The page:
When I first moved to Chamonix, skiing wasn't a priority. As a mountain photographer I was there for the climbing and the landscapes. However, I soon discovered why Chamonix is considered to be the world capital of adventure skiing. With endless descents of all grades, open backcountry, and easy lift access to high altitudes, the Chamonix region attracts skiing fanatics from all over the world. Soon I had become one myself. 

Until recently, skis were tools I used to go down slopes, but not up. I had a brief foray into ski touring a few years ago using low quality rentals to force tracks through a meter of dense powder. With no prior knowledge of kick turns, that first trip was challenging to say the least. When the glue on my skis finally ceased working after ascending only a couple hundred meters, our group was forced to turn back. Haute Route Skis

After that experience the allure behind ski touring had yet to become clear. It was living in Chamonix that enlightened me. Suddenly there was access to wild terrain and pure, untouched lines, far from the bustling resorts and the hunt for a few square meters of leftover powder. The biggest surprise, however, is that skiing downhill is only half the equation. Skinning up—far from the chore I was expecting—is often the best part of the day! It is more deliberate, contemplative, and steadier, allowing one to feel part of the mountain environment. Haute Route mountain

As a new convert, I set a goal for the season: skiing the famed Haute Route, a challenging 6-day jaunt between the two alpine capitals of Chamonix and Zermatt. The route is usually skied between early March and late April, passing from hut to hut while staying in high mountain scenery the vast majority of the way. Haute Route cold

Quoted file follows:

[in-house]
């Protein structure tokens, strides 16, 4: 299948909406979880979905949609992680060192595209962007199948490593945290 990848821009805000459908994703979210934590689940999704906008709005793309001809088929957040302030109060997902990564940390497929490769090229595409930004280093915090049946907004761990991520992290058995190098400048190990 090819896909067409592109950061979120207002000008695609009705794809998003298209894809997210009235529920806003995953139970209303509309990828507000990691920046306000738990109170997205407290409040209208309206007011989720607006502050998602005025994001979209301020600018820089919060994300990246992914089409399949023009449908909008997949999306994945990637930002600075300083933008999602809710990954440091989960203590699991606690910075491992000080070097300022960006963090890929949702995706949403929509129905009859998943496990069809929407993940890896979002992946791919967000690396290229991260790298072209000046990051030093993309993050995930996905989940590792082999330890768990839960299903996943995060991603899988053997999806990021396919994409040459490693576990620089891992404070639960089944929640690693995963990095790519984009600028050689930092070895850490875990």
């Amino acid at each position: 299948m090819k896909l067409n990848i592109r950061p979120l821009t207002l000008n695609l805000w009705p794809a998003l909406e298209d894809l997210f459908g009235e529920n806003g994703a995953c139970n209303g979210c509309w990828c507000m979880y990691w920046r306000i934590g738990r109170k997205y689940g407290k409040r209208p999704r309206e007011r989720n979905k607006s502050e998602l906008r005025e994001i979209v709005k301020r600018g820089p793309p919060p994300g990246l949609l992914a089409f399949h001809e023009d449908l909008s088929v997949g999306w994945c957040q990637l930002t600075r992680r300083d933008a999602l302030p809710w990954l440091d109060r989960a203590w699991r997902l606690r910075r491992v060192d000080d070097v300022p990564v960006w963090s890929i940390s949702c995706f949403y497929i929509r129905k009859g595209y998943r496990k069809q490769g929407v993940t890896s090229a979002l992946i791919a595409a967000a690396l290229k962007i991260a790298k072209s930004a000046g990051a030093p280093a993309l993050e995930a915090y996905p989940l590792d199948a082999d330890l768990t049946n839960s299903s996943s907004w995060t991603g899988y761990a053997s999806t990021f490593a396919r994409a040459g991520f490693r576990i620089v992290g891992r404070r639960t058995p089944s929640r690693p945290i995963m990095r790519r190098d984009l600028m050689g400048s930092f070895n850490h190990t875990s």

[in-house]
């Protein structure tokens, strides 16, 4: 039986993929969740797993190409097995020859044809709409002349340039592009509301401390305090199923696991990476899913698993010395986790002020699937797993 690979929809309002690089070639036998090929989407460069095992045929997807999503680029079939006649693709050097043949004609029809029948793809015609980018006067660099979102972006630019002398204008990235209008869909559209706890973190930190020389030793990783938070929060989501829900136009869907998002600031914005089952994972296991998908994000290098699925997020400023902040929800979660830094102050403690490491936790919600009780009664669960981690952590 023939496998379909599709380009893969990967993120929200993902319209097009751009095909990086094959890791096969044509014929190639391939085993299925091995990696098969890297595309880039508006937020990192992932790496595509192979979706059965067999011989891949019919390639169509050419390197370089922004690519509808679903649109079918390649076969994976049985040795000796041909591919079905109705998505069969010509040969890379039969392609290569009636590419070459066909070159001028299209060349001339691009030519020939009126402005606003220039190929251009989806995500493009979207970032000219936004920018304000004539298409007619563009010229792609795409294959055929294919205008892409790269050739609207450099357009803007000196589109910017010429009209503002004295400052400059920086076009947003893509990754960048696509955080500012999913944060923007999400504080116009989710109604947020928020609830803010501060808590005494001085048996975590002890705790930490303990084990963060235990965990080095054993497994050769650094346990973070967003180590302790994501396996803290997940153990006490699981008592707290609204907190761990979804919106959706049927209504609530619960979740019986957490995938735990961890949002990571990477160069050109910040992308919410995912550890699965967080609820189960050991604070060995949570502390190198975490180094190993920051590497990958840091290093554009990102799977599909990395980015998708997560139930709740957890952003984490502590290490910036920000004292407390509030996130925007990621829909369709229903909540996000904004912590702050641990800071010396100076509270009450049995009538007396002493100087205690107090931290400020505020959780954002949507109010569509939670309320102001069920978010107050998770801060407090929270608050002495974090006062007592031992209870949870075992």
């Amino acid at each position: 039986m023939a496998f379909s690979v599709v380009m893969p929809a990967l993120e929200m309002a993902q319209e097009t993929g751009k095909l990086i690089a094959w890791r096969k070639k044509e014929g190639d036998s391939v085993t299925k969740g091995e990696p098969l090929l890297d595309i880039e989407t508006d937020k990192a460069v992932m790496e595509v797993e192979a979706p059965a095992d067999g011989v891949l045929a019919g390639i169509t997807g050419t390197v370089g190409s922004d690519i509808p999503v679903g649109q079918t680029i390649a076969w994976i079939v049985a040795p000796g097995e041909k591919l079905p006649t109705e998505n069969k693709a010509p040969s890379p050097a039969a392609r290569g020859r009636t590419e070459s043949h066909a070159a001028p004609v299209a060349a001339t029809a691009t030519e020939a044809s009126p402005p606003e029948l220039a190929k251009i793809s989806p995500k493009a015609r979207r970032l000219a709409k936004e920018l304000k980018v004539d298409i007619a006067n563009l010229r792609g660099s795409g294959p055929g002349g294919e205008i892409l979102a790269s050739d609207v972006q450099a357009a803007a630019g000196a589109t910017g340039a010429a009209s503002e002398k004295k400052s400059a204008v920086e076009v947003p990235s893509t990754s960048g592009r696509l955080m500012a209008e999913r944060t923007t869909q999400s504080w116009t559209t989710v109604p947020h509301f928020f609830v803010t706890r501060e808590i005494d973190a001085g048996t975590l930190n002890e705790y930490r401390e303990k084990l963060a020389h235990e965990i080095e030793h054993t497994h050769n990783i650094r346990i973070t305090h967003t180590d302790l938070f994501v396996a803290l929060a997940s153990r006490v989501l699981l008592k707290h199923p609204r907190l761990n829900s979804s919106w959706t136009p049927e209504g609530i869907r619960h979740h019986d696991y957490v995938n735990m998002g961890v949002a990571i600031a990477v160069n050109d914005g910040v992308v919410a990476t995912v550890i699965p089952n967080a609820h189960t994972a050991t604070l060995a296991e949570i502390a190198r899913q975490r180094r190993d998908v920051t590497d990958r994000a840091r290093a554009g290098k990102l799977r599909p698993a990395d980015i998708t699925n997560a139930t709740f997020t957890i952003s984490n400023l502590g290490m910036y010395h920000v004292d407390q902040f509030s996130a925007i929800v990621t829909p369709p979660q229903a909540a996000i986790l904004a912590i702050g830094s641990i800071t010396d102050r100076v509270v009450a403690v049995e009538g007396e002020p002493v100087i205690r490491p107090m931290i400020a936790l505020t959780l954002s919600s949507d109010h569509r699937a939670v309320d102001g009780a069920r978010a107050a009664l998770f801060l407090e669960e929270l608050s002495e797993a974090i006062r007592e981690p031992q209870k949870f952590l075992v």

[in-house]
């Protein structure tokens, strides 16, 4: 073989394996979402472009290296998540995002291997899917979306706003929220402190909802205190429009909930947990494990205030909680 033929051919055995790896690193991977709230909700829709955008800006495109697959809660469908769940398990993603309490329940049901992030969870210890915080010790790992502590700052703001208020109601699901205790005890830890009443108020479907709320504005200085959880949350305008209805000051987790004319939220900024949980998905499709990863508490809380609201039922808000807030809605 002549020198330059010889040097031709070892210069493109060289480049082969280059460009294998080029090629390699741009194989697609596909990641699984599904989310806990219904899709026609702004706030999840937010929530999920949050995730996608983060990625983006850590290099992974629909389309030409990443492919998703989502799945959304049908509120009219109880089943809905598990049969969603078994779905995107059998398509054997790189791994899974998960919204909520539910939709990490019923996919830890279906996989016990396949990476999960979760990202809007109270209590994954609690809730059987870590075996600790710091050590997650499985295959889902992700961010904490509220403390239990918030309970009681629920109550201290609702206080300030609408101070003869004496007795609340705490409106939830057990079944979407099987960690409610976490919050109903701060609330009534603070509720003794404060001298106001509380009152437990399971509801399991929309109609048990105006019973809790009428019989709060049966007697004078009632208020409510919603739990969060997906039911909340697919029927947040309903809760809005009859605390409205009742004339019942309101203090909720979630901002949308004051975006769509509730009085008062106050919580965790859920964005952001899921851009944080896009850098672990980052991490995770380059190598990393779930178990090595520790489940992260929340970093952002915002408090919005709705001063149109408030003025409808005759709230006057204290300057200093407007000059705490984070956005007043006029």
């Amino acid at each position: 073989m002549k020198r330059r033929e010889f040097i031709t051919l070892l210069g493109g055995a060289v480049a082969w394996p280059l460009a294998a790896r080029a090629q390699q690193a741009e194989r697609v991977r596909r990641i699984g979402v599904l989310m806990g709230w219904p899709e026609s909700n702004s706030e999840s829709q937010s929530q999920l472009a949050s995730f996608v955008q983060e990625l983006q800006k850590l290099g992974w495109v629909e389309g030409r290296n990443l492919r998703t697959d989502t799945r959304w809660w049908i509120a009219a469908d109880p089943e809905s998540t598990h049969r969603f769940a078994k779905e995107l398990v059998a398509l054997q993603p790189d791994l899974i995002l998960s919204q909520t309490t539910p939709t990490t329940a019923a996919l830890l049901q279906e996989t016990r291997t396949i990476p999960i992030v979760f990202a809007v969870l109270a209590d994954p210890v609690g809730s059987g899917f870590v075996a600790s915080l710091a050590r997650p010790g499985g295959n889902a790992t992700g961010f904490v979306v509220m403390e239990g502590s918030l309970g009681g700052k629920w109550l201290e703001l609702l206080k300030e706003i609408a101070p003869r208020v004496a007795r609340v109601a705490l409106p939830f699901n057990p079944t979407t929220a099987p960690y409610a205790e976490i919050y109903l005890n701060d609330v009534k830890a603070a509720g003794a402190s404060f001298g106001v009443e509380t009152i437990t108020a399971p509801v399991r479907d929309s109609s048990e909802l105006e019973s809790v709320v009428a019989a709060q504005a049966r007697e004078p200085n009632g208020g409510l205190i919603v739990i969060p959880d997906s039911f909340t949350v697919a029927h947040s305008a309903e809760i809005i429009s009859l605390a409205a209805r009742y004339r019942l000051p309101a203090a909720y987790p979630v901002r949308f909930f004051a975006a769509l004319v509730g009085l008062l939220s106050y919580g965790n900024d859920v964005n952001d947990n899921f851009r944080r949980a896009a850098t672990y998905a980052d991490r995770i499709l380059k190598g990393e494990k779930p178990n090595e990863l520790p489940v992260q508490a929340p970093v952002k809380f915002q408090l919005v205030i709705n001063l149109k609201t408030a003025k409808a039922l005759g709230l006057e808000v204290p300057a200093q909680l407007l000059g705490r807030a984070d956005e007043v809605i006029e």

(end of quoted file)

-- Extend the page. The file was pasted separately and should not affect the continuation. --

Similar to Vallée Blanche, the 3,000-meter high, 22-kilometer long descent into Chamonix, the main draw of the Haute Route isn’t necessarily the skiing but the landscapes and elation of spending the days gliding through high alpine country among legendary mountains. The turns through fresh powder are just icing on the cake. Haute Route climbing

The images on this page document my first Haute Route, which took place from April 17th to 21st, 2012. I accompanied Francis Kelsey of NoSiesta Guiding and four of his clients: Regina, Felix, Nick, and Michael. We skipped the first hut, creating an extra long first day to take advantage of a window of good weather in the forecast. Our nights were spent in Champex, the Prafleuri Hut, Arolla, and the Bertol Hut before a windy finish in beautiful Zermatt. Haute Route skiing

The Haute Route is a lifetime trip for those who love to ski, combining adventure with unsurpassed beauty. I'd do it again in a heartbeat. Haute Route summit

This article by Alexandre Buisse was originally published on Switchback Travel in 2012, and we’ve kept it on the site due to the incredible imagery and inspirational value. Alexandre is a world-class mountain photographer based in Chamonix, France, and his work has been featured in numerous publications and by some of largest companies in the outdoor industry and beyond. He also has written four books on photography. You can follow his work at www.alexbuisse.com

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